My daughter Z has been ‘helping’ me out in the kitchen since she was a little over two years old. It started with her perched on the shelf beside me as I attempted to add some variety to our rather mundane days stuck at home during a particularly rainy patch of February. I put a plate of eggs in front of her to peel for some Aloo Anday and she thoroughly enjoyed cracking and then peeling apart the skin. It took her quite some time to get the hang of things and she managed to damage most of the eggs, but she had fun and kept her busy.
Today, Z is a pro egg-peeler.
In fact, Z is a pro potato peeler, pro garlic peeler, pretty much pro in general at a lot of kitchen tasks such as mixing up a delicious cake batter, pitting dates, rolling out a mad round roti (anyone who follows me on Instagram will know!), stirring soups and curries (assisted closely, of course!) amongst so much more!
I’m a HUGE advocate of getting kids into the kitchen! It’s a majorly beneficial life skill and its so much good fun for them. I know being in the kitchen has been massively beneficial for my daughter and I’m glad I started getting her involved from such a young age.
Why bother cooking with our children?
There are SO many reasons to get your children into the kitchen with you! You will find it a great opportunity to bond with your child and have fun with them whilst also getting something productive done. Your child will also love the time they are spending with you whilst having fun! Here are some reasons you should start getting your kids involved in the kitchen:
- As mentioned above, it’s a fantastic way to bond with your child. The time I spend with my daughter in the kitchen is one of my favourite times with her and I know we are making beautiful memories that we’ll both remember forever
- Helps improve their vocabulary, as they learn about new ingredients, flavours, colours etc
- It’s a great opportunity to open discussion about concepts such as healthy eating, the joys of cooking for our near and dear ones, food hygiene, fire safety and much more, depending on their age.
- They learn a variety of new skills, such as hand-eye co-ordination in activities such as rolling out the dough, stirring and spooning out ingredients such as spices and flours to name some examples , organisation, sorting.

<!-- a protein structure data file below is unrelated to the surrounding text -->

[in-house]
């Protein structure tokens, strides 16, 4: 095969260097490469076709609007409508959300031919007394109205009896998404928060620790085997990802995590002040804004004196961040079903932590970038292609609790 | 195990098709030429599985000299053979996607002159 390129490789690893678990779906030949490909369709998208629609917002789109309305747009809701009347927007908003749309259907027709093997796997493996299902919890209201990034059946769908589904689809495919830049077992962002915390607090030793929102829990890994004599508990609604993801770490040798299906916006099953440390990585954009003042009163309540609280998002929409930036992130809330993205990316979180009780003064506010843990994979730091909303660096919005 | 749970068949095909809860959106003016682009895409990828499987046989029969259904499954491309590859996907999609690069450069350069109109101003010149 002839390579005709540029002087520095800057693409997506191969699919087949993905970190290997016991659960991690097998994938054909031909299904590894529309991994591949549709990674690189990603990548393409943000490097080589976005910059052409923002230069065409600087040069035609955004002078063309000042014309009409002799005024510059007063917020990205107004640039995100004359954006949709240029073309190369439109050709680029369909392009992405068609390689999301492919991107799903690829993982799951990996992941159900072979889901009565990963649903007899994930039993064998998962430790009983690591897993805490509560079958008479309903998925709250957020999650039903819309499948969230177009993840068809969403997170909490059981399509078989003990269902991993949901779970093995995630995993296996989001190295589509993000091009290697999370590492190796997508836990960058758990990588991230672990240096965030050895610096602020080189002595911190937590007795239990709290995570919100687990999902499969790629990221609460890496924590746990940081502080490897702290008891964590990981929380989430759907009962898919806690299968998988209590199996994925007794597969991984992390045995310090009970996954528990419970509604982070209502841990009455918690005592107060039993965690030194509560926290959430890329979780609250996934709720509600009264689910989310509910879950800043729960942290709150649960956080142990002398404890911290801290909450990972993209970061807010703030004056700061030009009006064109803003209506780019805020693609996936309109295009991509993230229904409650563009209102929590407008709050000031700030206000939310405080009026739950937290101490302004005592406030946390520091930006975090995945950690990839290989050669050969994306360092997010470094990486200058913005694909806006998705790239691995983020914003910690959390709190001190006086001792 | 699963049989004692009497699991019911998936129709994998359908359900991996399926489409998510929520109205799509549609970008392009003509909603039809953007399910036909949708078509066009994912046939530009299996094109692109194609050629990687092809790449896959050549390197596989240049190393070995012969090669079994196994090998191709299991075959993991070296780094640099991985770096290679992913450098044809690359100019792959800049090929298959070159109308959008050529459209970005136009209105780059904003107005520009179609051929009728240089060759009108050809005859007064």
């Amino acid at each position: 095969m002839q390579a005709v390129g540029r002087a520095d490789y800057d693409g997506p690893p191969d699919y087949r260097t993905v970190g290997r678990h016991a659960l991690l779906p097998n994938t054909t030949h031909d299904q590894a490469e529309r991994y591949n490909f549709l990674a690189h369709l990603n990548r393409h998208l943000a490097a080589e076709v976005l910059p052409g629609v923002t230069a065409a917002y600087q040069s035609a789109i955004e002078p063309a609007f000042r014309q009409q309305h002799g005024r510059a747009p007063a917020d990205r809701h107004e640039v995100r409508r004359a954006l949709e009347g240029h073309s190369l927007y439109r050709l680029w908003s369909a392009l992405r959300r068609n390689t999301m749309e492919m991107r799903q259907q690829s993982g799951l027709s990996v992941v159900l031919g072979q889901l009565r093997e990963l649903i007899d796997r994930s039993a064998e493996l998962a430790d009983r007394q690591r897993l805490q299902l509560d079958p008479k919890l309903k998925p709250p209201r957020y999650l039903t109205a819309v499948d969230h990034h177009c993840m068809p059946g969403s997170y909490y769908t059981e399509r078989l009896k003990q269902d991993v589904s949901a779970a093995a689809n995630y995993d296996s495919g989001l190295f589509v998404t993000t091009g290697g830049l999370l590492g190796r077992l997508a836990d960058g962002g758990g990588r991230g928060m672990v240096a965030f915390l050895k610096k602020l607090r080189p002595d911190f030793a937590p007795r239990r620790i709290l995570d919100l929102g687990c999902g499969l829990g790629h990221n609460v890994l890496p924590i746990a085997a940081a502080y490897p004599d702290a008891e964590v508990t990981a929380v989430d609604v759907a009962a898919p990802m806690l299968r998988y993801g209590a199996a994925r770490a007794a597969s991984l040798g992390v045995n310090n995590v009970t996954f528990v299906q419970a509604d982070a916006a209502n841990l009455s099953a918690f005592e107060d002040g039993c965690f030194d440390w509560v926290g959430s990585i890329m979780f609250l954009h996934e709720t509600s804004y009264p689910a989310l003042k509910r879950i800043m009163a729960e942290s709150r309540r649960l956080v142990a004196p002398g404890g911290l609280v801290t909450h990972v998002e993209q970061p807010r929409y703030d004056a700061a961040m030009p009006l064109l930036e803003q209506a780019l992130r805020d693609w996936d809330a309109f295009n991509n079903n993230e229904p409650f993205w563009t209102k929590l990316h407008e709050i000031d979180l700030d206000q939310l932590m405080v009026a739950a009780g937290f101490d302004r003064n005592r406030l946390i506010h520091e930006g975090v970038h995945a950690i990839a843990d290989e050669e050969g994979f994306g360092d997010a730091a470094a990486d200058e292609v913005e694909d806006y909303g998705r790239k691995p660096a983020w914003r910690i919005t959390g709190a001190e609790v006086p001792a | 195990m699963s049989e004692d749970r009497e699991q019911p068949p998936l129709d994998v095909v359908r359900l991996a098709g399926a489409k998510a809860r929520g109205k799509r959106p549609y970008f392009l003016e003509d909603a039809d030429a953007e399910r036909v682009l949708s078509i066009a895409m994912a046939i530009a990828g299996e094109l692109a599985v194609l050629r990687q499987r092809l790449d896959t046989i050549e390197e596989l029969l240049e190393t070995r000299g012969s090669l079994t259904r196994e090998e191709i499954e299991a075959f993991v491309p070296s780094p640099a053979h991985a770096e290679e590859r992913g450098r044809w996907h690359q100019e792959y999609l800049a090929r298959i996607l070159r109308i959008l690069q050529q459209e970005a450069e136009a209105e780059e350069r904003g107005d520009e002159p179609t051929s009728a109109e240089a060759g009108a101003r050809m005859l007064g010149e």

- They also practice their numeracy skills (E.g., ‘Can you put 4 strawberries in the bowl?’, ‘Lets put 1 cinnamon stick in this’, etc)
- It’s a great exercise in following instructions – something which can be helpful in other areas too
- They’re learning a great life-long skill that will benefit them majorly as they grow up. No one can deny that learning how to cook from a young age is not only impressive, but also important!
- They gain confidence in their own skills as they are positively reinforced
- They feel proud of themselves when they present their finished good to other members of their family of friends! The amount of joy they feel is so raw and real, it sometimes makes me shed a tear! :’-)
- It exposes them to new ingredients or foods they may not usually be fond of. By being involved with the preparation and cooking process, they may be more willing to eat those foods! I know this is how I’ve gotten my daughter into eating roti, eggs and a variety of vegetables 😉 This can be particularly helpful for picky eaters!
When can they begin?
They can begin whenever!
Little fingers can help sort vegetables out, peel cooked potatoes, stir or whisk up batters. In all honestly, when they are little simply playing with ingredients in the kitchen environment is fantastic and mentally stimulating for them.
When they understand the concept of hot IMO they can potentially come closer to the hob and get involved with stirring a simmering pot (For Z, this was when she was about 2 years and few months). I wish I had started earlier than I did!
Its important to ensure child has a fully understanding of the concept of hot before bringing them anywhere near the stove. Explain to them that fire and oven is hot, we do not touch. When they are stirring they need to know not to touch the pot or pan. Of course, their understanding of this will depend on their age and maturity, therefore if you feel they are not ready or at a stage where they can understand this it’s best to simply keep them away from any fire or heat until they are older. A 4 year old will have a far better concept of hot than a 2 year old.